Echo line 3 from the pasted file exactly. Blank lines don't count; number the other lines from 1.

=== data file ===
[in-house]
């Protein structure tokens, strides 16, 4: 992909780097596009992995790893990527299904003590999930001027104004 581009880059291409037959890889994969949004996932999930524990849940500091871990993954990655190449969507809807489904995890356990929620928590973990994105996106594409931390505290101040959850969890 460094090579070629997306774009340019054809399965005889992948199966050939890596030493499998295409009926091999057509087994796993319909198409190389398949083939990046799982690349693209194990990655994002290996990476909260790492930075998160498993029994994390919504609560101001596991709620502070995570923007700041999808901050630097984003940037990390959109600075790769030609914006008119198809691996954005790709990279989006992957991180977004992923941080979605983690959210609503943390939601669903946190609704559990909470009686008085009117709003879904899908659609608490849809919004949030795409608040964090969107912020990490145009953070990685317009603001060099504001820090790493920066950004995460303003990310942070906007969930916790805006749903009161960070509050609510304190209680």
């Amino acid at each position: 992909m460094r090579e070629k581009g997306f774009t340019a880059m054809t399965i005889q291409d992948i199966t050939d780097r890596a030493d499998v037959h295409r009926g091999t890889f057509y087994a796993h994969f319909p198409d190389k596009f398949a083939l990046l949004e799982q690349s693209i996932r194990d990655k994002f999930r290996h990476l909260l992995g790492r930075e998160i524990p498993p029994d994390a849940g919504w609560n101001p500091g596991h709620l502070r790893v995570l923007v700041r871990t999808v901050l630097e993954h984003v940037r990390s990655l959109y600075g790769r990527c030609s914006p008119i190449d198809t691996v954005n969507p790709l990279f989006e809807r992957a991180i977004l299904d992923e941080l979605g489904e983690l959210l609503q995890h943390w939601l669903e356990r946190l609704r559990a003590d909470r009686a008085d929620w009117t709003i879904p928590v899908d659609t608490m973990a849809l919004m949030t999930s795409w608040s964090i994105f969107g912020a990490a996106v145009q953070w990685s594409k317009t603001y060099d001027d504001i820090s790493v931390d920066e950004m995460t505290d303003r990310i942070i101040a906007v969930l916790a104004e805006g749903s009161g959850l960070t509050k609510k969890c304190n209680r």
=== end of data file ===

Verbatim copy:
């Amino acid at each position: 992909m460094r090579e070629k581009g997306f774009t340019a880059m054809t399965i005889q291409d992948i199966t050939d780097r890596a030493d499998v037959h295409r009926g091999t890889f057509y087994a796993h994969f319909p198409d190389k596009f398949a083939l990046l949004e799982q690349s693209i996932r194990d990655k994002f999930r290996h990476l909260l992995g790492r930075e998160i524990p498993p029994d994390a849940g919504w609560n101001p500091g596991h709620l502070r790893v995570l923007v700041r871990t999808v901050l630097e993954h984003v940037r990390s990655l959109y600075g790769r990527c030609s914006p008119i190449d198809t691996v954005n969507p790709l990279f989006e809807r992957a991180i977004l299904d992923e941080l979605g489904e983690l959210l609503q995890h943390w939601l669903e356990r946190l609704r559990a003590d909470r009686a008085d929620w009117t709003i879904p928590v899908d659609t608490m973990a849809l919004m949030t999930s795409w608040s964090i994105f969107g912020a990490a996106v145009q953070w990685s594409k317009t603001y060099d001027d504001i820090s790493v931390d920066e950004m995460t505290d303003r990310i942070i101040a906007v969930l916790a104004e805006g749903s009161g959850l960070t509050k609510k969890c304190n209680r």